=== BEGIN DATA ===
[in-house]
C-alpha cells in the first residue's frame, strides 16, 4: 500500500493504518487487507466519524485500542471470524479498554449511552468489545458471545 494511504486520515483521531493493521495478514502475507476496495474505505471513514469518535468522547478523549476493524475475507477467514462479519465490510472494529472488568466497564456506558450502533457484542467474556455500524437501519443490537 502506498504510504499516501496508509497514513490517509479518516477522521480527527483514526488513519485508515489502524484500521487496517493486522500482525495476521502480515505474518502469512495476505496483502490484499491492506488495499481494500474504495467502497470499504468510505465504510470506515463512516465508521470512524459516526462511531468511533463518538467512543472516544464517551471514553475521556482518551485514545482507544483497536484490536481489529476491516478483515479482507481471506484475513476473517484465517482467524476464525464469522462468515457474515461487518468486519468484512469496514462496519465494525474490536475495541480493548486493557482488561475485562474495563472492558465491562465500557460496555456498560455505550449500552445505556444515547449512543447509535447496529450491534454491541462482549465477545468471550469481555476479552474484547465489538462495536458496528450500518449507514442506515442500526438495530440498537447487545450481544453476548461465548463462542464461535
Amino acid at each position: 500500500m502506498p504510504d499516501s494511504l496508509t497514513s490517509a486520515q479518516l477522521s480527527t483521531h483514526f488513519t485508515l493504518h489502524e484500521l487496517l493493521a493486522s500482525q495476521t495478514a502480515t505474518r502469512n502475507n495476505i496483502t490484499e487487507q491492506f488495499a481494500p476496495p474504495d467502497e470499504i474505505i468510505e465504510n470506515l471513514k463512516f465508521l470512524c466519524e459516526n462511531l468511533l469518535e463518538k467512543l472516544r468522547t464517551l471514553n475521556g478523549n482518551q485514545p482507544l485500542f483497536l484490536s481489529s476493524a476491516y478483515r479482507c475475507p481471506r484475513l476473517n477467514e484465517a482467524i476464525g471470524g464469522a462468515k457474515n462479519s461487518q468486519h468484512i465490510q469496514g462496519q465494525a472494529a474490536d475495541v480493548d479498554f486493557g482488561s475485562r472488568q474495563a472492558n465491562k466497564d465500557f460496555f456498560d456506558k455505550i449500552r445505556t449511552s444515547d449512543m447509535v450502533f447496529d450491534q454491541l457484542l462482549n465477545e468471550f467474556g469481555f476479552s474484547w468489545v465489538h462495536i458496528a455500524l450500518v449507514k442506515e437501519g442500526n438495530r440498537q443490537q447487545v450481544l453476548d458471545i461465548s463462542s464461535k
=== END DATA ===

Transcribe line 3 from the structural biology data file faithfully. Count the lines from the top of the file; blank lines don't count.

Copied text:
Amino acid at each position: 500500500m502506498p504510504d499516501s494511504l496508509t497514513s490517509a486520515q479518516l477522521s480527527t483521531h483514526f488513519t485508515l493504518h489502524e484500521l487496517l493493521a493486522s500482525q495476521t495478514a502480515t505474518r502469512n502475507n495476505i496483502t490484499e487487507q491492506f488495499a481494500p476496495p474504495d467502497e470499504i474505505i468510505e465504510n470506515l471513514k463512516f465508521l470512524c466519524e459516526n462511531l468511533l469518535e463518538k467512543l472516544r468522547t464517551l471514553n475521556g478523549n482518551q485514545p482507544l485500542f483497536l484490536s481489529s476493524a476491516y478483515r479482507c475475507p481471506r484475513l476473517n477467514e484465517a482467524i476464525g471470524g464469522a462468515k457474515n462479519s461487518q468486519h468484512i465490510q469496514g462496519q465494525a472494529a474490536d475495541v480493548d479498554f486493557g482488561s475485562r472488568q474495563a472492558n465491562k466497564d465500557f460496555f456498560d456506558k455505550i449500552r445505556t449511552s444515547d449512543m447509535v450502533f447496529d450491534q454491541l457484542l462482549n465477545e468471550f467474556g469481555f476479552s474484547w468489545v465489538h462495536i458496528a455500524l450500518v449507514k442506515e437501519g442500526n438495530r440498537q443490537q447487545v450481544l453476548d458471545i461465548s463462542s464461535k